With Syndergaard, you had some real reason for excitement. He became just the second Mets pitcher to strike out 10 on Opening Day. He needed just 85 pitches to get through six innings. Yes, he would give up the two homers, but overall, he seemed poised and ready to have a dominating 2018 season.
Speaking of dominating, the Mets bullpen came out and completely shut the door on the Cardinals. Robert Gsellman, Anthony Swarzak, and Jeurys Familia combined to pitch three scoreless and hitless innings. Gsellman was the most impressive striking out the side in the seventh. This bullpen performance will make you forget about the Cardinals getting Greg Holland over the Mets for one day.
And for this one day, Gonzalez is rejuvenated, the bullpen is lights out, Callaway is a genuis, and the Mets are the best team in baseball. Sure, it seems that way almost every Opening Day as a Mets fan, but at least for tonight, let’s just believe this will carry on well into October.
Game Notes: A number 10 was placed on the back of the mound to honor the recently deceased Rusty Staub. Syndergaard joined Pedro Martinez as the only Mets starter to have a double digit strikeout game on Opening Day. This was the first time a Mets starter made back-to-back Opening Day starts since Johan Santana did it from 2008 – 2010.
There’s a famous Easter Sunday Mets story as detailed by Matthew Silverman of metsilverman.com details on his site. Even with there being a player strike, Rusty Staub and who he thought was rival Mets manager Gil Hodges would have a warm conversation leading Rusty to exclaim, “Wow! Easter Sunday brings out the best in everybody.”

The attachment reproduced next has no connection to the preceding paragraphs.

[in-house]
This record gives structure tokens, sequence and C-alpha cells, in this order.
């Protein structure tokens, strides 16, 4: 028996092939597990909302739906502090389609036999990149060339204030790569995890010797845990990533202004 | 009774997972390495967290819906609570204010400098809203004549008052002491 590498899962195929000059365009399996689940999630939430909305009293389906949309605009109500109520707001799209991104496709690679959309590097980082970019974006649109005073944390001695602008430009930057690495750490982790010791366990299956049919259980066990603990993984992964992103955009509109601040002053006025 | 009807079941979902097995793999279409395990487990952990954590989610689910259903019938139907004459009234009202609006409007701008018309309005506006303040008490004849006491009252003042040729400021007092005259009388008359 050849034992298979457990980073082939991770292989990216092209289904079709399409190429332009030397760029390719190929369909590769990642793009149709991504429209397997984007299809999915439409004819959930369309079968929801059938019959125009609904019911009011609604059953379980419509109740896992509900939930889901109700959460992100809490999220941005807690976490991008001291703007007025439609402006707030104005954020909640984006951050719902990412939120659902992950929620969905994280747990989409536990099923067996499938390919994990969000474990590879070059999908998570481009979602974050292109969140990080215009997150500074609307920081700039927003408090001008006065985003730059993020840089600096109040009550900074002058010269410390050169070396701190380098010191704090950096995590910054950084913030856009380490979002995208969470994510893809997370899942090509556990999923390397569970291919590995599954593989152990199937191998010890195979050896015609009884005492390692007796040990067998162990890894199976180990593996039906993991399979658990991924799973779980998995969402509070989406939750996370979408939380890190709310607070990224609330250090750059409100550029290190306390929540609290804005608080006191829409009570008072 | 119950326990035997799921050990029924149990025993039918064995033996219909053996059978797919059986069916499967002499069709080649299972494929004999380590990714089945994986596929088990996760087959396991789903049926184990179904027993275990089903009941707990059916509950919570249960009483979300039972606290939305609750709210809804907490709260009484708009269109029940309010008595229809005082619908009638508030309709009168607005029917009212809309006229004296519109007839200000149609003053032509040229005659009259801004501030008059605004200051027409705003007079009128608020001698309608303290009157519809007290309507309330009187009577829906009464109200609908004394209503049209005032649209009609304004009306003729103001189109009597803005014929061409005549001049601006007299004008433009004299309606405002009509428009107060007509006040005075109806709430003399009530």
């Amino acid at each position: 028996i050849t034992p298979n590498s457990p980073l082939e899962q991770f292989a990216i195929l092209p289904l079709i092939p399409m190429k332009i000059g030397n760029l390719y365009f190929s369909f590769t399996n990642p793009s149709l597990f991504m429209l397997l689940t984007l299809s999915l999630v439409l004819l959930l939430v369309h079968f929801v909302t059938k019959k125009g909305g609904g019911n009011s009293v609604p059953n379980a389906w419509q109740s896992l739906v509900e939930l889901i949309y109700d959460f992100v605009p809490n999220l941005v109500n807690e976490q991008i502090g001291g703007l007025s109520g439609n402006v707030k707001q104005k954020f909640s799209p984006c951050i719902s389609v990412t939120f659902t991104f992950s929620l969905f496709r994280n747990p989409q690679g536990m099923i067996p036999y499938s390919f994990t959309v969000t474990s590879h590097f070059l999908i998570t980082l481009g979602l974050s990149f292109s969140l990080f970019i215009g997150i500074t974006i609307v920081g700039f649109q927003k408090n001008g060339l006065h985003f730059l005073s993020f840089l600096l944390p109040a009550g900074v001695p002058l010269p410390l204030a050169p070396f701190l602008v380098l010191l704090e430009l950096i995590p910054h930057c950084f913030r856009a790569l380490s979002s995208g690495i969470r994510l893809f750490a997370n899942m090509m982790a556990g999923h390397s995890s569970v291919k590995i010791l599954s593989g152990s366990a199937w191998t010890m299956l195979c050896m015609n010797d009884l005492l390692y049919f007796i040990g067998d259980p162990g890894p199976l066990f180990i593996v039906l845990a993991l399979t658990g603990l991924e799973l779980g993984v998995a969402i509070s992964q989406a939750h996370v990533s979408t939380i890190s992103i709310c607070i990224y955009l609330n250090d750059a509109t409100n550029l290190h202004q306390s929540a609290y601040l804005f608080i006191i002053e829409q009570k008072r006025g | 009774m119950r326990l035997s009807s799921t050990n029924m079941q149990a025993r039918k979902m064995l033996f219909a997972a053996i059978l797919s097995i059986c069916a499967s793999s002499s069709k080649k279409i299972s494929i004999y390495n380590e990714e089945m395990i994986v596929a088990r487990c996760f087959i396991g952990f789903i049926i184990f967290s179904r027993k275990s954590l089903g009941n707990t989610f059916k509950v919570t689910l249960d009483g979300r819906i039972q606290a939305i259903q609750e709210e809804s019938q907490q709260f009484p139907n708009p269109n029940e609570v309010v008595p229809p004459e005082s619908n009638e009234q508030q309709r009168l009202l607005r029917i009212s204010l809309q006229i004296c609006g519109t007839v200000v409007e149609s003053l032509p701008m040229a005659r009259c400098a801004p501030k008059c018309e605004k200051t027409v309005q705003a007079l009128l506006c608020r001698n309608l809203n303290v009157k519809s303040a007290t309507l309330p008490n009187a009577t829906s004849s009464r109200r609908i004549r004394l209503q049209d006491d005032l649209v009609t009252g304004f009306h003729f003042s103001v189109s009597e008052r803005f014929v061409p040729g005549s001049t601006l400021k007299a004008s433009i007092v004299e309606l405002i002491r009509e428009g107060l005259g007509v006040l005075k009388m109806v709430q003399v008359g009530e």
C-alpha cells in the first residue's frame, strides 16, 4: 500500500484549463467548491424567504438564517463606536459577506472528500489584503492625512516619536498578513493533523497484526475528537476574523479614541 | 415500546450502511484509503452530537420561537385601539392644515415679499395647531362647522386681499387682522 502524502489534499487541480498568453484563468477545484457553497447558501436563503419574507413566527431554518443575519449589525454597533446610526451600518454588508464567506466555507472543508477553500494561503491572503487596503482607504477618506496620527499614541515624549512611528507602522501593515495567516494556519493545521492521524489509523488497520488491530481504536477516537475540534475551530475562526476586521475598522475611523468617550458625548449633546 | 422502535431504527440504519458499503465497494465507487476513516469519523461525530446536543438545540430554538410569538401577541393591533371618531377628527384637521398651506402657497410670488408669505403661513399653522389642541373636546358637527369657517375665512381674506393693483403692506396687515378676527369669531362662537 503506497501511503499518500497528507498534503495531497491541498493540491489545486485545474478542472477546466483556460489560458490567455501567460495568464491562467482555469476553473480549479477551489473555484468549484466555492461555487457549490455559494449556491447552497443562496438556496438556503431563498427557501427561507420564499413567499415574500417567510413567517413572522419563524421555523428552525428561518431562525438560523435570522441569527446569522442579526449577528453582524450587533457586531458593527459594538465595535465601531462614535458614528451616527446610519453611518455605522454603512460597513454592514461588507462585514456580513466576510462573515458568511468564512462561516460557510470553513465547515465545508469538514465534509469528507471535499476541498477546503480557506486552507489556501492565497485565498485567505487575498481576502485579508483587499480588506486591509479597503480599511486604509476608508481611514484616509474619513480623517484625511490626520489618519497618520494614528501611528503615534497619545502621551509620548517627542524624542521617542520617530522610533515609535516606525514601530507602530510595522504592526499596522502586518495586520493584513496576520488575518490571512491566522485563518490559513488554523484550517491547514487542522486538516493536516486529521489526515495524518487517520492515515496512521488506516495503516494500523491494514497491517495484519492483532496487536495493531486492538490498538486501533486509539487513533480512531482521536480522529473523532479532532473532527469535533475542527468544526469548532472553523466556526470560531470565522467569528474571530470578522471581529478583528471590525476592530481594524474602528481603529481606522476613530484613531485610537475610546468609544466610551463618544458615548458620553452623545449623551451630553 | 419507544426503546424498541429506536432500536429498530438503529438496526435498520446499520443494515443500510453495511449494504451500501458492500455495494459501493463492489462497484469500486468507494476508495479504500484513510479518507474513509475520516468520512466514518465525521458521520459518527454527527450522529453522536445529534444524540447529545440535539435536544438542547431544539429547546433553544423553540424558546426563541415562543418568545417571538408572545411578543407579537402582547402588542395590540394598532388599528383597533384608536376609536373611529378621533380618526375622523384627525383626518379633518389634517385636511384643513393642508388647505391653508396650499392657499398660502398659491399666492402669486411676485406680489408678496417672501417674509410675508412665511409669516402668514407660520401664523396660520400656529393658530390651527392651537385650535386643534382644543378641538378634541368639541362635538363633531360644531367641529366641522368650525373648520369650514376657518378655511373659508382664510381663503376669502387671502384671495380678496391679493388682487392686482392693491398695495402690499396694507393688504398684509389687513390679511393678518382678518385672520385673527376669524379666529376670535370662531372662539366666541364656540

What Rusty didn’t know and couldn’t know because of the strike was part of the reason Hodges was so nice to him was the Mets had swung a trade the night before to obtain the larger than life right fielder.
What Rusty didn’t know and couldn’t know at the time was this was the last time he would ever talk with Hodges. Tragically, without any warning, Hodges would die the next day. Like many Mets fans and players, Rusty never got to say good-bye. Rather, he was just left with the warm memories of a Mets great believing it was Easter Sunday that brought the best out in a fierce competitor.
If you excuse the sacrilege of a former altar boy for a moment, maybe it wasn’t Easter Sunday which brought out the best in Hodges, maybe it was Rusty.
While the City of Montreal may claim Rusty, he was definitively a Met. Considering the larger than life figure he was, I’m sure we will hear the Astros and Tigers fans claim Rusty as their own. That’s what happens when you have a player who is both great on the field and great off of it.
Personally, I never knew Rusty from his playing days. I was too young to remember him and his 1985 season where he did nothing but pinch hit. Really, the only thing I know of Rusty as Met is the exploits which were touted during the videos on Diamondvision played during rain delays or the tales my father would tell me about how great he was in the 1973 World Series.